Over the course of 2022, we have accepted 255 new datasets to the UK Living Atlas and welcomed 8 data contributors to the platform!
I’d just like to say thank you to those who have shared their data to help the wider GIS community, and for our users- thank you for continuing to use Living Atlas as an authoritative source of content for your maps and projects. For a more in-depth summary of our 2022 performance, check out this Living Atlas Rewind!
For this winter wrap-up, we’ll be exploring the new and noteworthy datasets that have been added over Q4, so grab your hot chocolate and read on for your Living Atlas winter wrap-up. Highlights include: 67 new datasets including data from National Trust and Natural England.
Explore coastal land use change with Neptune Coastline from the National Trust
National Trust have shared two datasets from their Neptune Coastline Campaign. This project aims to map coastal land use and was carried out in 1965 and 2014, mapping a total of 775 miles of the English coastline.
The project was initially started to help raise money to protect the most pristine stretches of coastlines and identify those at risk from development. The timeseries element of this dataset means you can also use this to find out how coastal land use has changed over time.
Learn about England’s habitats from Natural England
Natural England shared a national habitat layer from their Living England project. The habitat probability map displays 17 broad habitat classifications including: Arable and Horticultural, coniferous woodland, coastal saltmarsh and more.
The Living England project aims to deliver a habitat probability map for the whole of England using satellite imagery, field surveys and other records geospatial data in a machine learning framework. As it is a probability map, extrapolations are made to areas where there is no available data. This will help support decision making, evaluation and policy development especially in areas where data is limited.
Learn about the most threatened habitats with Natural England’s Priority Habitats Inventory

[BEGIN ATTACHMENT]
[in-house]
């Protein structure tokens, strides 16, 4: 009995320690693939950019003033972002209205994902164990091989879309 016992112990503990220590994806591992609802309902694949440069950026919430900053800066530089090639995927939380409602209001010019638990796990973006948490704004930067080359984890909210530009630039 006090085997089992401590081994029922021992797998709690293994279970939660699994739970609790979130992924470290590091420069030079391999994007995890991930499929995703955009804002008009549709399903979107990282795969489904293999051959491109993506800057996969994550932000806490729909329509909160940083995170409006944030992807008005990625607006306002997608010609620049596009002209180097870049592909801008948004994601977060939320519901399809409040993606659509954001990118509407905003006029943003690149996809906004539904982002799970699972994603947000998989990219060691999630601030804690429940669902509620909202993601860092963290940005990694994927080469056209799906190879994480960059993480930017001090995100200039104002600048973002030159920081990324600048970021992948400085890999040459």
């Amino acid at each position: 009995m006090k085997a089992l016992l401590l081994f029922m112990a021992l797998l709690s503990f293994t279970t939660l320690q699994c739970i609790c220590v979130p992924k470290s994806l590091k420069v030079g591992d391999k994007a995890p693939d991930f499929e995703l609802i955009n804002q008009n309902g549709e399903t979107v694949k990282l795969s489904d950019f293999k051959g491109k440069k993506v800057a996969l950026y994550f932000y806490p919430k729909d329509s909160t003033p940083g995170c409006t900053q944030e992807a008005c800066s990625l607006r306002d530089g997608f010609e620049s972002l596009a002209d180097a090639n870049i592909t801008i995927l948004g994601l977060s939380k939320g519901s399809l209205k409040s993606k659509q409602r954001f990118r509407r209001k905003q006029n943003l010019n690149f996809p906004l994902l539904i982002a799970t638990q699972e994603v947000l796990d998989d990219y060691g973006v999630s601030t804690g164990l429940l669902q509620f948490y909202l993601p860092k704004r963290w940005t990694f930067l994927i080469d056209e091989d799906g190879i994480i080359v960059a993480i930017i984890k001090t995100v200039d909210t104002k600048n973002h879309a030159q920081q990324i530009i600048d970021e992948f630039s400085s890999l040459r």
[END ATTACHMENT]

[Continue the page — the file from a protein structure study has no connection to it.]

Natural England’s Priority Habitats’ Inventory is a spatial dataset that describes the geographic location and extent of 25 priority habitats in England. It maps most of the terrestrial semi-natural habitat types that were identified as being the most threatened and requiring conservation action under the UK Biodiversity Action Plan. These habitats are considered of principal importance for the conservation of biodiversity.
Check out the user guide and metadata information in a zip file in the description to find out more about this dataset.
Updated Antarctic coastline datasets from the British Antarctic Survey
British Antarctic Survey recently updated their Coastlines Data to reflect November changes. This includes grounding lines and ice shelf fronts, at varying resolutions to help you gain a better understanding of the topography of Antarctica.
Find out which heritage sites are at risk in 2022 with Historic England
Historic England have published their Heritage at Risk Register for 2022 which looks at the overall state of England’s heritage sites in 2022 and highlights assets most in need of safeguarding. Use this to find heritage sites near you and find out if they are at risk.
Updated Retail Points from Geolytix for Q4
Geolytix have updated their Retail Points dataset to reflect changes for Q4. This is a comprehensive map of all UK supermarkets and has been rooftop allocated and attributed with store name, address, open date and size band of store.
Office for National Statistics (ONS) boundaries to give your maps a foundation
Following their migration, the ONS have re-nominated 61 of their boundary datasets to Living Atlas. These boundaries include: Counties, Local Authority Districts, Wards and more.
If you want to find out more about their migration and how it might affect you, read this blog.
Living Atlas Resources
Here are some Living Atlas resources that are worth checking out:
- Back to Basics with Imagery is a StoryMap which looks at what imagery services are available throughout the ArcGIS system and how they can be used in wider applications.
- Climate and Climate Change data StoryMap collection highlights what climate and climate change data is available on the Living Atlas.
- There is also a blog detailing the Census data available in Living Atlas, what information you can get from it and what’s to come.
To make it easier to access Living Atlas resources, I have created this ArcGIS Online group.
All GB Basemaps and OS Open Data under ‘EsriUKContent’ have now been updated. The currency of the data is the latest version, and the next planned updates will be in spring/summer.
Now you’re up to date…
To keep up to date with other ArcGIS Living Atlas news, check out Esri’s blog and follow our dedicated Twitter account. Join Esri Community to connect with other ArcGIS Living Atlas users and share ideas, solutions and collaborate to solve problems with GIS.